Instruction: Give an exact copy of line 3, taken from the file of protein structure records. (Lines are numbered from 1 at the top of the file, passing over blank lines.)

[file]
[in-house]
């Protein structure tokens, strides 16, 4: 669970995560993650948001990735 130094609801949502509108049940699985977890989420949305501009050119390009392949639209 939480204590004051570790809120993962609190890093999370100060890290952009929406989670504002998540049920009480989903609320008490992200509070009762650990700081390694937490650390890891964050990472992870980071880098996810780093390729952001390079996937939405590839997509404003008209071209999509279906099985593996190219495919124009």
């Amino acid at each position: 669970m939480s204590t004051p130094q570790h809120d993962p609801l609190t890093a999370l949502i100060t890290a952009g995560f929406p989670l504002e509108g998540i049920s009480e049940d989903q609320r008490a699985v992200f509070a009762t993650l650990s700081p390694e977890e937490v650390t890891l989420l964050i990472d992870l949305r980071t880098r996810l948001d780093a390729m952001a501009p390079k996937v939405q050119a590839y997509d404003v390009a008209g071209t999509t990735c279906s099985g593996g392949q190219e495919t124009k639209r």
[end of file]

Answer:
């Amino acid at each position: 669970m939480s204590t004051p130094q570790h809120d993962p609801l609190t890093a999370l949502i100060t890290a952009g995560f929406p989670l504002e509108g998540i049920s009480e049940d989903q609320r008490a699985v992200f509070a009762t993650l650990s700081p390694e977890e937490v650390t890891l989420l964050i990472d992870l949305r980071t880098r996810l948001d780093a390729m952001a501009p390079k996937v939405q050119a590839y997509d404003v390009a008209g071209t999509t990735c279906s099985g593996g392949q190219e495919t124009k639209r």